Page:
We have worked with Loic Sadoulet, Professor of Economics at INSEAD, for the past 16 years, collaborating with him on close to 30 projects. The projects have involved over 800 executive education participants who are employed by a range of high-profile corporations spanning a cross-section of industries. Participants come from all over the world to attend these programmes, and take part in their Splash Project, together.
Here, Loic shares why he always tries to incorporate a Splash Project into his programmes and why it’s so important things go wrong…
“A company may want to reinvent itself, refocus, or simply bring colleagues working apart, together,” he says. “A Splash Project is a unique way of bringing their programme learning objectives to life. I set the learning objectives of their Splash Project, and these objectives shape its design. The design doesn’t shape the learning objectives.
“For me, the teambuilding and learning aspects are always more important than achieving the outcome. Although, of course, we always deliver something incredible for the charity.
“There are five main elements I seek to illustrate when I put people through a Splash Project…
“The participants get to see what’s possible to achieve together in just half-a-day, or a day, which gives them a sense of pride, ownership and a common history.”
“They are put into silos that correspond with the designs of the project, so each silo will be responsible for a certain element of the design. But we plan that things go wrong; we make sure they can’t deliver the plans in their silos, for example the wood runs out or they don’t have enough people in their team to achieve their task, so they need to figure this out and decide how to overcome these impromptu difficulties.”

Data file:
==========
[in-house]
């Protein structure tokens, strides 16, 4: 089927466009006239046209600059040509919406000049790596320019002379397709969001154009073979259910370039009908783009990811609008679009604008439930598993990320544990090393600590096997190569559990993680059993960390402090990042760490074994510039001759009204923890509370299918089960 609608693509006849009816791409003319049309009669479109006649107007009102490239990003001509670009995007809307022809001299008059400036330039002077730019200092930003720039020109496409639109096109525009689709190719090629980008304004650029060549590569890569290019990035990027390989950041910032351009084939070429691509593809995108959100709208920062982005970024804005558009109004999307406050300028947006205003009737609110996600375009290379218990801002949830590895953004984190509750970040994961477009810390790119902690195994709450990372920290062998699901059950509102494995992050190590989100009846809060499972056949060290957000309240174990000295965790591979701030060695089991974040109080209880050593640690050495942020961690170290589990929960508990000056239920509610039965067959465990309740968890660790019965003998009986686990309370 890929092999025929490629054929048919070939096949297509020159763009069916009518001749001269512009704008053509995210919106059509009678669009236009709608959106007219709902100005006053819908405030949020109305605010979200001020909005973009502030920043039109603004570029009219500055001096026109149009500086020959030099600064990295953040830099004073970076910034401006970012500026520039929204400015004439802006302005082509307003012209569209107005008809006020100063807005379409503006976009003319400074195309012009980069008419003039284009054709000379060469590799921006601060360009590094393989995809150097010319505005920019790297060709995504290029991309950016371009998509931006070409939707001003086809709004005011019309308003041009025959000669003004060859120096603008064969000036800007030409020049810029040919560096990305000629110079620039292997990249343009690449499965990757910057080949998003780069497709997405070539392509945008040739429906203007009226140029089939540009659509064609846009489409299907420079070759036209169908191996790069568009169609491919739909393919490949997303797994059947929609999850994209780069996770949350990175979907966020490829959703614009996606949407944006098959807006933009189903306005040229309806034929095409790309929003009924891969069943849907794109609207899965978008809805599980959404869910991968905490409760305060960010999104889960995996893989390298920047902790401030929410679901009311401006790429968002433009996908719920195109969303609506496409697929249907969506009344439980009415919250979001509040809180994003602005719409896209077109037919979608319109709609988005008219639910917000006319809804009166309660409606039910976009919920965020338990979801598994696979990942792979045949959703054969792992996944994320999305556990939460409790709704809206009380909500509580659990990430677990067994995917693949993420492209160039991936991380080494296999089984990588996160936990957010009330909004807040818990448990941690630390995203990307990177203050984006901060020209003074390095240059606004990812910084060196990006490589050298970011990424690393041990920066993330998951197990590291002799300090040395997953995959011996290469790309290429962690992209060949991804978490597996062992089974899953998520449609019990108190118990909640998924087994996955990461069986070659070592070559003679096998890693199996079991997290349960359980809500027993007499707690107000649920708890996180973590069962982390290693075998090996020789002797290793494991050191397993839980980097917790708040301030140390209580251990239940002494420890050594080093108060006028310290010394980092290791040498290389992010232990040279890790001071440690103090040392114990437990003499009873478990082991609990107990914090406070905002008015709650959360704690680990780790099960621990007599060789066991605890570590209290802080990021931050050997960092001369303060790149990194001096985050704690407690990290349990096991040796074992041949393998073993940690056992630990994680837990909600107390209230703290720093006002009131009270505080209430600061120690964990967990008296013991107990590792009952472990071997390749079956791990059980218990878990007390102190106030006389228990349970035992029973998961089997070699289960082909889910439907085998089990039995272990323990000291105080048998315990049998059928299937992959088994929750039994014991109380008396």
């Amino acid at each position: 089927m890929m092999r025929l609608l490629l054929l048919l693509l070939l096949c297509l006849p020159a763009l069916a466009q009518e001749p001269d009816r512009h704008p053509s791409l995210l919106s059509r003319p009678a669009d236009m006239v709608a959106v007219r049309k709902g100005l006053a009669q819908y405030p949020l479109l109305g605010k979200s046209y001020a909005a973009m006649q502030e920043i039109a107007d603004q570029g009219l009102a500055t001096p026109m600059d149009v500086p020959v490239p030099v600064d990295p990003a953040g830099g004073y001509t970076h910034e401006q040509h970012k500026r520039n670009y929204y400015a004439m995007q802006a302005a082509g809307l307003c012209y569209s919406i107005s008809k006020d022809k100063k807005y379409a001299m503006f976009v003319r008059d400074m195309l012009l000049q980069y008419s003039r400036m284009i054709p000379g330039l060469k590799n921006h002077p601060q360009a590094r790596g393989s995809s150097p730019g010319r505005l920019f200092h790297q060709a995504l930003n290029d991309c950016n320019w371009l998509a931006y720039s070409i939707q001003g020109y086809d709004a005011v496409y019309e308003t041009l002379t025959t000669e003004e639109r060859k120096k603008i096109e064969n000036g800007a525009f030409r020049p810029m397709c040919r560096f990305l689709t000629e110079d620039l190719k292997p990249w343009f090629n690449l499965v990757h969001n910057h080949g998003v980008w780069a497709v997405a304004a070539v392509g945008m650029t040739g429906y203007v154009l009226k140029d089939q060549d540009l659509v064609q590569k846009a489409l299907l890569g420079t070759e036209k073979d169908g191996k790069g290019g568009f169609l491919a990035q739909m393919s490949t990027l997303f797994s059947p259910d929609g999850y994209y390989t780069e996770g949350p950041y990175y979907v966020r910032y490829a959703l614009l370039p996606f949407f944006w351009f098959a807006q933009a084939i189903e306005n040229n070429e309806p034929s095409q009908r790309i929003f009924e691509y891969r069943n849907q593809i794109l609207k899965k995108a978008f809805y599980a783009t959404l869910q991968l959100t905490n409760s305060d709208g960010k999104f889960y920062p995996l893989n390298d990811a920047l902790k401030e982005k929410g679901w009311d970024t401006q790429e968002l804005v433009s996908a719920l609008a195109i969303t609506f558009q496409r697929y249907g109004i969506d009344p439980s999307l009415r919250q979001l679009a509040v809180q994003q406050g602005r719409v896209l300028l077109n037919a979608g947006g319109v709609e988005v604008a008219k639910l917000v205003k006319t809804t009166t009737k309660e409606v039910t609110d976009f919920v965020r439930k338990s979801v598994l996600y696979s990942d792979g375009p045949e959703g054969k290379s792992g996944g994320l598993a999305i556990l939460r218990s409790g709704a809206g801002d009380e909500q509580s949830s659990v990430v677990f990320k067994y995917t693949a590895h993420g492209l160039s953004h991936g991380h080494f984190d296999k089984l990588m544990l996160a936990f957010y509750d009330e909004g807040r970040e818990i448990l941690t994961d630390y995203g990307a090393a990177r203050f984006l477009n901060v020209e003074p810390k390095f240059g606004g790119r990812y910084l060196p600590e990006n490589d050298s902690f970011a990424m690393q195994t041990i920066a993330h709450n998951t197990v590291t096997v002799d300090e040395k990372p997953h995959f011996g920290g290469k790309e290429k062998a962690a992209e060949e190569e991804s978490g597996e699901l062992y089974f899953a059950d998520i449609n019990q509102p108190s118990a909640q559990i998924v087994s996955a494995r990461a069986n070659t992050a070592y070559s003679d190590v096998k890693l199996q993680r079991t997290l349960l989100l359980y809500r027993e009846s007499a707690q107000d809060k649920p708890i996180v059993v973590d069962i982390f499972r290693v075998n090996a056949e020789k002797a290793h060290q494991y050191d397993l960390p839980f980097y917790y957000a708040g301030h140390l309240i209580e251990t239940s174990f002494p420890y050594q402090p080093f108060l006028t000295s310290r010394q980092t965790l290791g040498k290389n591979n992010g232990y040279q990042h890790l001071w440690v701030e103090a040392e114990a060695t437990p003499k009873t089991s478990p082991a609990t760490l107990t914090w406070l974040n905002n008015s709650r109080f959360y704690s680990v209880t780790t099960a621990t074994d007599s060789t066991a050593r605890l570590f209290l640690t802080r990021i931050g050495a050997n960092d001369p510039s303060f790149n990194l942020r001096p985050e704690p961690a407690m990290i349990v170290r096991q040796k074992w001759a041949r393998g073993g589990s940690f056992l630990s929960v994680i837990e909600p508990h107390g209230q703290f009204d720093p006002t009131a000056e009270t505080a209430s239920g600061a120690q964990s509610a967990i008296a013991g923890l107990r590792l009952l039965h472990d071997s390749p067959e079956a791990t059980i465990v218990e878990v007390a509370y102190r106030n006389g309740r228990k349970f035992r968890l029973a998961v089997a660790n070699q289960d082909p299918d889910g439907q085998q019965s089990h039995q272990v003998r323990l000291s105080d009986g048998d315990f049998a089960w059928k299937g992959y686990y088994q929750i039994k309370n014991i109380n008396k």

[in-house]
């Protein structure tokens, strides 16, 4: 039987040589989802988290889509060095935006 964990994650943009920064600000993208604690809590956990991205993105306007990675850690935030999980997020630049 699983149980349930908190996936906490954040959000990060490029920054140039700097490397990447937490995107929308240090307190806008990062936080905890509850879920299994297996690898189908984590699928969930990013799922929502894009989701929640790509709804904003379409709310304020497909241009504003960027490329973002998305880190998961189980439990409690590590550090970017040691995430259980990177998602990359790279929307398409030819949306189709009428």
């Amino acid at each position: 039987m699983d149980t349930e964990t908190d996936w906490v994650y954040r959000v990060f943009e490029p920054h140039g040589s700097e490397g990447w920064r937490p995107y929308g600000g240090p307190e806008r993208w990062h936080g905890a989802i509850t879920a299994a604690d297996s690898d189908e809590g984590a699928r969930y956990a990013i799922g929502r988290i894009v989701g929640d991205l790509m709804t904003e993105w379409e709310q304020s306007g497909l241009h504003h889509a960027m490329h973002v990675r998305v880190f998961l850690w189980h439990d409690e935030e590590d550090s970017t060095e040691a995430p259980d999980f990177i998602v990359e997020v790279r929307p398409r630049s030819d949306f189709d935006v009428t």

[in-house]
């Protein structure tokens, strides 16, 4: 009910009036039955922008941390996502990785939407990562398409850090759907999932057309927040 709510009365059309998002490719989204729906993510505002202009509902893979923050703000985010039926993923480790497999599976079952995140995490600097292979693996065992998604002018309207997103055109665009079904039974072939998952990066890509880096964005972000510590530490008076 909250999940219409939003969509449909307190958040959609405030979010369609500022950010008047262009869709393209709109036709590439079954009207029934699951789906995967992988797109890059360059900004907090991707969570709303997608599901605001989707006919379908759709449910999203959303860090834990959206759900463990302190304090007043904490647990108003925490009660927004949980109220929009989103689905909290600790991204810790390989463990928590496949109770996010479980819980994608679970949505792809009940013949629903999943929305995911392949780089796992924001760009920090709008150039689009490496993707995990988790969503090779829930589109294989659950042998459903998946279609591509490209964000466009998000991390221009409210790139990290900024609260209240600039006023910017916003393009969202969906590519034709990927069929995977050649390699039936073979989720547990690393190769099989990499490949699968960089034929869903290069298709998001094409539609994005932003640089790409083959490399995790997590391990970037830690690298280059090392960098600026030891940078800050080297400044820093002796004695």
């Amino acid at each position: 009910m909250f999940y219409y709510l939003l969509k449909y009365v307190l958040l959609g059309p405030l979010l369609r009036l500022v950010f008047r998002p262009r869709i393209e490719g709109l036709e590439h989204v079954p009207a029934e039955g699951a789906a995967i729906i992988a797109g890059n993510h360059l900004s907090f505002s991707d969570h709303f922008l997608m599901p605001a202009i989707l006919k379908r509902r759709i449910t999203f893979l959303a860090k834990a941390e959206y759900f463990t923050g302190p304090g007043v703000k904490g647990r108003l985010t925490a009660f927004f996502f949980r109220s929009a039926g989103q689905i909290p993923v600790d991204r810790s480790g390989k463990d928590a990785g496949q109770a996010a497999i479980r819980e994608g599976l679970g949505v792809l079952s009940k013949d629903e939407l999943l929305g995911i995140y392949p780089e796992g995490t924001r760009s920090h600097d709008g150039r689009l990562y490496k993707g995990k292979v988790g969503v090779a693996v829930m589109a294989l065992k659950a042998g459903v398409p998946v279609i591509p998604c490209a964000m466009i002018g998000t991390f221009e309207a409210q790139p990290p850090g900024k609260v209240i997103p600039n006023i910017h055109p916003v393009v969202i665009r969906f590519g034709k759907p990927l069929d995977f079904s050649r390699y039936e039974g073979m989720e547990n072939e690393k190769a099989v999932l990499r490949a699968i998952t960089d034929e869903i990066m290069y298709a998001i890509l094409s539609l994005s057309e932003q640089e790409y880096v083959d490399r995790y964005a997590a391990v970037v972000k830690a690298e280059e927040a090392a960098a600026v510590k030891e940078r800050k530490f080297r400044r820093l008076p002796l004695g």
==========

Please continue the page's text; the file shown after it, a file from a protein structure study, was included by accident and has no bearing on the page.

“How do you keep yourself motivated and others when things are going wrong? You can’t give up on a Splash Project, the charity is depending on you. We use the Splash experience to have people reflect on what gives them energy, and what maintains their energy, in difficult times, and how they motivate other people.”
“It’s essential participants are taken into an environment they don’t know and see how life is for other people, beyond their worlds. For example, they may see disabled kids who are being cared for by people on less than minimum wage, so the Splash Project experience opens their eyes to the bigger picture.
“To illustrate this; around 26 per cent of the US population are disabled, so for a North American business not to understand how disabled people live, they don’t know a quarter of their customer base.
“It’s about showing them there is a bigger purpose in life.
“It’s all very well having an objective, but people have to be aligned with that objective for it to work. Part of a Splash Project is meeting members of the charity who will benefit from their hard work; seeing what it means to them brings everything into perspective.”
“Many of the Splash Projects’ team are ex-military. By the way, it’s interesting that we describe those Project Leaders as ‘ex’ military rather than by what they do now. They spent their youth putting their life on the line for our safety, and yet when they retire we don’t integrate them in civilian life despite the fact that they have so much to offer the corporate world. Not to value them for their experience is missing out on an incommensurate valuable resource.”
A team of 16 participants on an executive education programme with INSEAD were tasked with creating a bridge to assist with the physiotherapy of disabled residents being cared for at Fondation Des Amis L’Atelier in Fontainbleau, France – Loic says…
“We split the team into three silos, each one responsible for a section of the bridge. But it was deliberately planned that they wouldn’t be able to deliver the bridge this way; after a while one of the groups realised there wasn’t enough time or materials in the original set-up, meaning they had to restructure the groupings and rethink the whole plan.
“You could see the pain in their faces, having to give up on the targets (KPIs) that they had set for themselves! But they realised that what meant more was ensuring that there was some functional equipment for the charity, not that the vision as it was presented to them, was achieved.
“The participants had to figure out the plan was the wrong plan, and it really worked!”